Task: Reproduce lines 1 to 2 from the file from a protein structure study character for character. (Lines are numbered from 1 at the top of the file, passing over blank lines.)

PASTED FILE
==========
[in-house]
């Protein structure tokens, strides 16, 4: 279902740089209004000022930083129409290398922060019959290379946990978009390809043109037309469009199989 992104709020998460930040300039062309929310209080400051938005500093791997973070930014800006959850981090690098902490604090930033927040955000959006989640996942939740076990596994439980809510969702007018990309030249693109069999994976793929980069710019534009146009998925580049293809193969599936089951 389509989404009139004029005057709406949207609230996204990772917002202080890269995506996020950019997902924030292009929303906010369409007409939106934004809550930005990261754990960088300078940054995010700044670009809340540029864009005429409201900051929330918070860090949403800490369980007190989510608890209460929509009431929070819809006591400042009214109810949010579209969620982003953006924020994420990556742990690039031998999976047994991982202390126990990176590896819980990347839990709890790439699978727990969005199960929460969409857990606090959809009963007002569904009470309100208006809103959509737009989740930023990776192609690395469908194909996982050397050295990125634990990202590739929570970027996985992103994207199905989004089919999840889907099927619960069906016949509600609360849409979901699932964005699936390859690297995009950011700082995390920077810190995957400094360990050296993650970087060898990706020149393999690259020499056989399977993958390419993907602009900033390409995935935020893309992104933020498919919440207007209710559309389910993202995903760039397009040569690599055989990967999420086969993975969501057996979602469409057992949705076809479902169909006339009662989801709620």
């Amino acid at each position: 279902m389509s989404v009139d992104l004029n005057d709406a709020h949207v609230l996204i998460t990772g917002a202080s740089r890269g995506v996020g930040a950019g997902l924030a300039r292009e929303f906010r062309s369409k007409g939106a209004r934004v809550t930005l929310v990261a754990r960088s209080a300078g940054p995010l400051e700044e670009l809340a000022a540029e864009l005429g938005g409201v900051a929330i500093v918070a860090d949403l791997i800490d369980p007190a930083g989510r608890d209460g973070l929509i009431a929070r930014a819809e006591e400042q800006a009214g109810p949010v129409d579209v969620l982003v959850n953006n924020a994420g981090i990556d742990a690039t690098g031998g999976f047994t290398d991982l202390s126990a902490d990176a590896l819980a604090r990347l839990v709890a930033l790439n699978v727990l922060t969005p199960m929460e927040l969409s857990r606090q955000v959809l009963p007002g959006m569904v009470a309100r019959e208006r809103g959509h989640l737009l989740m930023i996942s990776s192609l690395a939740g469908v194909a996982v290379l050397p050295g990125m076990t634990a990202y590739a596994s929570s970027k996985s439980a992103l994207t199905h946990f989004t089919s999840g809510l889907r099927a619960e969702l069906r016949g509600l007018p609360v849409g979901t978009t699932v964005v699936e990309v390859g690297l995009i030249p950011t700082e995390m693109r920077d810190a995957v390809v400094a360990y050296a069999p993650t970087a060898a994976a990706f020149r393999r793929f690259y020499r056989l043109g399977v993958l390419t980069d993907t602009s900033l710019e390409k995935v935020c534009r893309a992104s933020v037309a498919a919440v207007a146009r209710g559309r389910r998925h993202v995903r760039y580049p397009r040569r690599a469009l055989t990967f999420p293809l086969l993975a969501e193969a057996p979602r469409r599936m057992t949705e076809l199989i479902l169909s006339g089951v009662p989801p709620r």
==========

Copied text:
[in-house]
């Protein structure tokens, strides 16, 4: 279902740089209004000022930083129409290398922060019959290379946990978009390809043109037309469009199989 992104709020998460930040300039062309929310209080400051938005500093791997973070930014800006959850981090690098902490604090930033927040955000959006989640996942939740076990596994439980809510969702007018990309030249693109069999994976793929980069710019534009146009998925580049293809193969599936089951 389509989404009139004029005057709406949207609230996204990772917002202080890269995506996020950019997902924030292009929303906010369409007409939106934004809550930005990261754990960088300078940054995010700044670009809340540029864009005429409201900051929330918070860090949403800490369980007190989510608890209460929509009431929070819809006591400042009214109810949010579209969620982003953006924020994420990556742990690039031998999976047994991982202390126990990176590896819980990347839990709890790439699978727990969005199960929460969409857990606090959809009963007002569904009470309100208006809103959509737009989740930023990776192609690395469908194909996982050397050295990125634990990202590739929570970027996985992103994207199905989004089919999840889907099927619960069906016949509600609360849409979901699932964005699936390859690297995009950011700082995390920077810190995957400094360990050296993650970087060898990706020149393999690259020499056989399977993958390419993907602009900033390409995935935020893309992104933020498919919440207007209710559309389910993202995903760039397009040569690599055989990967999420086969993975969501057996979602469409057992949705076809479902169909006339009662989801709620």